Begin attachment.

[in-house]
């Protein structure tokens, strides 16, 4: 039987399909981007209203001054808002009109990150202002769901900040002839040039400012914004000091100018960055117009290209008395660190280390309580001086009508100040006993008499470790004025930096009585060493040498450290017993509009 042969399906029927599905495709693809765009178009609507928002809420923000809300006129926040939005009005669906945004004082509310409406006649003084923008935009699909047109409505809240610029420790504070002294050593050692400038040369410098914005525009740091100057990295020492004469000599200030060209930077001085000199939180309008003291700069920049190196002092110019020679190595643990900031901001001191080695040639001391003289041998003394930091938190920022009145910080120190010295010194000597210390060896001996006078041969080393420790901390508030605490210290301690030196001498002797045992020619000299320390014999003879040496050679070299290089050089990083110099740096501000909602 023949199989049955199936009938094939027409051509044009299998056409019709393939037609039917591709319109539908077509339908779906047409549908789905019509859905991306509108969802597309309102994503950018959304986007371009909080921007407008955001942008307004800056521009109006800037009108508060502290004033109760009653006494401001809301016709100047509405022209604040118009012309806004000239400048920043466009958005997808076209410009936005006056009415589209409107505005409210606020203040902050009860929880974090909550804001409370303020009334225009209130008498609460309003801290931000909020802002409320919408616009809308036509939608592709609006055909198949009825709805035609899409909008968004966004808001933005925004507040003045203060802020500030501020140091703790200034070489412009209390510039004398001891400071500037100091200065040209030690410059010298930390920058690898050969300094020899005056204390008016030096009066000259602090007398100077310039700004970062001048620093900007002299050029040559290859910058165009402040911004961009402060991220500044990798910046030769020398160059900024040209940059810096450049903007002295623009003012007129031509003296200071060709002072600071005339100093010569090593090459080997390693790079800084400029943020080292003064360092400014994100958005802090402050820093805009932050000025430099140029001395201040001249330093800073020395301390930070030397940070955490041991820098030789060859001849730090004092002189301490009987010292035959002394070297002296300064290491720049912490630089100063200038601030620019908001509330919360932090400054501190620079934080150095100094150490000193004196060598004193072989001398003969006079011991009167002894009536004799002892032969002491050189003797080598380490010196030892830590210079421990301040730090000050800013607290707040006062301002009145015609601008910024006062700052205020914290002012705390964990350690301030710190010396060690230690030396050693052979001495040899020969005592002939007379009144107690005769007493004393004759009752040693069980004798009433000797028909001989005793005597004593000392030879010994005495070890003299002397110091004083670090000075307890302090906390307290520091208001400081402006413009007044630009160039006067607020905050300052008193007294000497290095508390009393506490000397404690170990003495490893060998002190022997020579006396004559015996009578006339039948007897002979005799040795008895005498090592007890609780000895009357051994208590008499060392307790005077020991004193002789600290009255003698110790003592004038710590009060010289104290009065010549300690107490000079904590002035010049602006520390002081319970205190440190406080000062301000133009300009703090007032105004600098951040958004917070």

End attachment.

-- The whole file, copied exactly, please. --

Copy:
[in-house]
């Protein structure tokens, strides 16, 4: 039987399909981007209203001054808002009109990150202002769901900040002839040039400012914004000091100018960055117009290209008395660190280390309580001086009508100040006993008499470790004025930096009585060493040498450290017993509009 042969399906029927599905495709693809765009178009609507928002809420923000809300006129926040939005009005669906945004004082509310409406006649003084923008935009699909047109409505809240610029420790504070002294050593050692400038040369410098914005525009740091100057990295020492004469000599200030060209930077001085000199939180309008003291700069920049190196002092110019020679190595643990900031901001001191080695040639001391003289041998003394930091938190920022009145910080120190010295010194000597210390060896001996006078041969080393420790901390508030605490210290301690030196001498002797045992020619000299320390014999003879040496050679070299290089050089990083110099740096501000909602 023949199989049955199936009938094939027409051509044009299998056409019709393939037609039917591709319109539908077509339908779906047409549908789905019509859905991306509108969802597309309102994503950018959304986007371009909080921007407008955001942008307004800056521009109006800037009108508060502290004033109760009653006494401001809301016709100047509405022209604040118009012309806004000239400048920043466009958005997808076209410009936005006056009415589209409107505005409210606020203040902050009860929880974090909550804001409370303020009334225009209130008498609460309003801290931000909020802002409320919408616009809308036509939608592709609006055909198949009825709805035609899409909008968004966004808001933005925004507040003045203060802020500030501020140091703790200034070489412009209390510039004398001891400071500037100091200065040209030690410059010298930390920058690898050969300094020899005056204390008016030096009066000259602090007398100077310039700004970062001048620093900007002299050029040559290859910058165009402040911004961009402060991220500044990798910046030769020398160059900024040209940059810096450049903007002295623009003012007129031509003296200071060709002072600071005339100093010569090593090459080997390693790079800084400029943020080292003064360092400014994100958005802090402050820093805009932050000025430099140029001395201040001249330093800073020395301390930070030397940070955490041991820098030789060859001849730090004092002189301490009987010292035959002394070297002296300064290491720049912490630089100063200038601030620019908001509330919360932090400054501190620079934080150095100094150490000193004196060598004193072989001398003969006079011991009167002894009536004799002892032969002491050189003797080598380490010196030892830590210079421990301040730090000050800013607290707040006062301002009145015609601008910024006062700052205020914290002012705390964990350690301030710190010396060690230690030396050693052979001495040899020969005592002939007379009144107690005769007493004393004759009752040693069980004798009433000797028909001989005793005597004593000392030879010994005495070890003299002397110091004083670090000075307890302090906390307290520091208001400081402006413009007044630009160039006067607020905050300052008193007294000497290095508390009393506490000397404690170990003495490893060998002190022997020579006396004559015996009578006339039948007897002979005799040795008895005498090592007890609780000895009357051994208590008499060392307790005077020991004193002789600290009255003698110790003592004038710590009060010289104290009065010549300690107490000079904590002035010049602006520390002081319970205190440190406080000062301000133009300009703090007032105004600098951040958004917070």